The Torres del Paine Biosphere Reserve covers more than 770,000 hectares, between the Andes Mountains and the Patagonian Steppe in southern Chile, facing the Atlantic coast. It is an area of great scenic beauty, with many ridges, glaciers, waterfalls, rivers, turquoise lakes and lagoons, which receives more than 115,000 visitors a year. It faces increasingly complex challenges as a result of the rising flow of visitors to the region, added to the effects of climate change, such as the risks of forest fires and degradation.
A new book analyzes the challenges faced by the biosphere reserve, just over 40 years since UNESCO recognized Torres del Paine National Park as a Biosphere Reserve in 1978 and following its expansion to adapt to the new criteria promoted by the Organization, which was approved a few months ago. The National Forestry Corporation (CONAF) in Magallanes, Chile launched "Reserva de Biosfera Torres del Paine: Desafíos de un nuevo territorio" (pdf, in Spanish) on 12 August 2020.
The task continues, and the challenges do not stop. Now we must demonstrate that we are capable not only of fulfilling, but also of maintaining the Conservation, Development and Logistical Support functions that will promote the sustainable development of this territory, in addition to being essential to continue our participation in the World Network of Biosphere Reserves.
The launch of the book was attended by the Intendant of the Magallanes and Chilean Antarctica Region, José Fernández Dübrock, the CONAF regional director, Mauricio Véjar, as well as many representatives of local authorities and public and private organizations, highlighting the importance of having a Biosphere Reserve in the territory and the essential work that is being carried out in this area.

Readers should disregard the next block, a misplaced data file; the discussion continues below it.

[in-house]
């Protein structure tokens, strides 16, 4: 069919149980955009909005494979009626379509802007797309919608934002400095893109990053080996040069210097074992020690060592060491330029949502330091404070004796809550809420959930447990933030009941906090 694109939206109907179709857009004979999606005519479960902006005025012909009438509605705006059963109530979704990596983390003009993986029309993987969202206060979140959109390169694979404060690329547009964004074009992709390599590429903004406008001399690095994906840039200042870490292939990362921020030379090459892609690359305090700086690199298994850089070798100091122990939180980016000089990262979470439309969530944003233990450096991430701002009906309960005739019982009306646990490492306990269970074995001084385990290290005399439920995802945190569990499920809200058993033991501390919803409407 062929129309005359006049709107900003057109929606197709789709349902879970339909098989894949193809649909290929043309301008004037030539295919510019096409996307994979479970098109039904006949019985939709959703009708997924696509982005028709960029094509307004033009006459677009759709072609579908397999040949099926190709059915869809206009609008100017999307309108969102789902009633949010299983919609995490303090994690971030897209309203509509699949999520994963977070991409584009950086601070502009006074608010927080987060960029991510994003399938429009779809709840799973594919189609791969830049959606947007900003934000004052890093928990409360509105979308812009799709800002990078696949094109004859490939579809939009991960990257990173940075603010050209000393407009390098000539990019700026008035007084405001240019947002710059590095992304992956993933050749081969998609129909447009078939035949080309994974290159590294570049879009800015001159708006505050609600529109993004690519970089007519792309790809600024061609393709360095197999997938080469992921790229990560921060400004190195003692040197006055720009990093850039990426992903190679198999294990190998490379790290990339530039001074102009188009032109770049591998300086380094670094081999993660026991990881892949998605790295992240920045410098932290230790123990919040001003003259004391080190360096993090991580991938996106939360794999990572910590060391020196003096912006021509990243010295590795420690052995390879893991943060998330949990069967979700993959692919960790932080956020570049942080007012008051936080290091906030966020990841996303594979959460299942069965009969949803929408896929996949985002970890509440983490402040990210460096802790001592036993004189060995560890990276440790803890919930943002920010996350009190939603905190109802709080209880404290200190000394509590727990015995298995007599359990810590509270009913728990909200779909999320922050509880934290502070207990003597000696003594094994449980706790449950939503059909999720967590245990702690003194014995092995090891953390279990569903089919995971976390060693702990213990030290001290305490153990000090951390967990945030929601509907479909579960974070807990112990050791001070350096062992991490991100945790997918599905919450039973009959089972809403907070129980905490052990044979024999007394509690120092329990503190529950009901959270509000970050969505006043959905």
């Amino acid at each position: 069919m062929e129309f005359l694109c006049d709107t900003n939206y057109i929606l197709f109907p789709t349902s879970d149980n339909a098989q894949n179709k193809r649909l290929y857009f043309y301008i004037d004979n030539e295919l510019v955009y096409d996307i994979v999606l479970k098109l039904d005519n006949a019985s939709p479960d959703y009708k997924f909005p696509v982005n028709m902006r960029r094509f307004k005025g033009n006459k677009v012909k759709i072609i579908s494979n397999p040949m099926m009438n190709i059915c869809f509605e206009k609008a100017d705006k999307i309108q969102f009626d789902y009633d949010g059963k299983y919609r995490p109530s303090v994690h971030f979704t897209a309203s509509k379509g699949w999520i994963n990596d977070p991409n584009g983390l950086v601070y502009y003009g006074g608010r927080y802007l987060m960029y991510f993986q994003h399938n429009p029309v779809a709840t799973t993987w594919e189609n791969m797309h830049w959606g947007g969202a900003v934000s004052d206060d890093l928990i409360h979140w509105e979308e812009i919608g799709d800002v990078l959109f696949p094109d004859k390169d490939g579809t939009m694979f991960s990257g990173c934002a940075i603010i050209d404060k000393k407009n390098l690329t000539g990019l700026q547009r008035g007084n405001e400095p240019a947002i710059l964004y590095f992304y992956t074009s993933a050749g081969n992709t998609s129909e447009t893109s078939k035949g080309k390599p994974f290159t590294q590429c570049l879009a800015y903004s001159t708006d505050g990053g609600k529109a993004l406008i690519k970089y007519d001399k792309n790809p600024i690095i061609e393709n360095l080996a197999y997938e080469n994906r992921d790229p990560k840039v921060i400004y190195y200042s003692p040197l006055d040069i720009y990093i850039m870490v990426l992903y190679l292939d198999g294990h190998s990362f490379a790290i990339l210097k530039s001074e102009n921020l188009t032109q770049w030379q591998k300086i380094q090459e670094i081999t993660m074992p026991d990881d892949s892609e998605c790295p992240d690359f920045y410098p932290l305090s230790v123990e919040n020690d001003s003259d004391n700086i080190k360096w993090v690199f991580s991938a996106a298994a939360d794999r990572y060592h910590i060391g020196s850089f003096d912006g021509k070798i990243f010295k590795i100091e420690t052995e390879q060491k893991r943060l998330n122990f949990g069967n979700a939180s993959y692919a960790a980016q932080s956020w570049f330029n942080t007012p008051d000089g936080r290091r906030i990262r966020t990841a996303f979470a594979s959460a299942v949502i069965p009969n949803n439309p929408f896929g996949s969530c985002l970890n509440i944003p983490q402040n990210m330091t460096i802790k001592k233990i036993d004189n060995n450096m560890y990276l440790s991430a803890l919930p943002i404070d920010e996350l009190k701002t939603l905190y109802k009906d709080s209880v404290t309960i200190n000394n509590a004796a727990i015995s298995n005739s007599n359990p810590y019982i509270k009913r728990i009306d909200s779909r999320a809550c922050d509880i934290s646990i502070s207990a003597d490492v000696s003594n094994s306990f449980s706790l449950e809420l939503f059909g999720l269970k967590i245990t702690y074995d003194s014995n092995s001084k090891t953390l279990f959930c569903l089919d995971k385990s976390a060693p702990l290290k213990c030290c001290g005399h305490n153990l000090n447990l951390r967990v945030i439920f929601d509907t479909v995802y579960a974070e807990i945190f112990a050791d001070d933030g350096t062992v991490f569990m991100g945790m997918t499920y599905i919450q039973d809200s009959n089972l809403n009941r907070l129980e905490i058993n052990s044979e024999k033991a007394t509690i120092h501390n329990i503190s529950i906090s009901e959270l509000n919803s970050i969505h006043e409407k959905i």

Irene Ramírez, coordinator of the Torres del Paine Biosphere Reserve, presented background information on what the expansion of this territory as a biosphere reserve meant and the current challenges. She also explained the main contents of the book, which was financed by the regional government of Magallanes and Chilean Antarctica.
We are very grateful to be immersed in such a special territory. Its unique climate and fauna, added to its majestic landscapes, make this a place we should all be proud to belong to. It also implies a great responsibility, and all of its inhabitants must become part of its protection, adopting the necessary measures to avoid disasters and preserve this place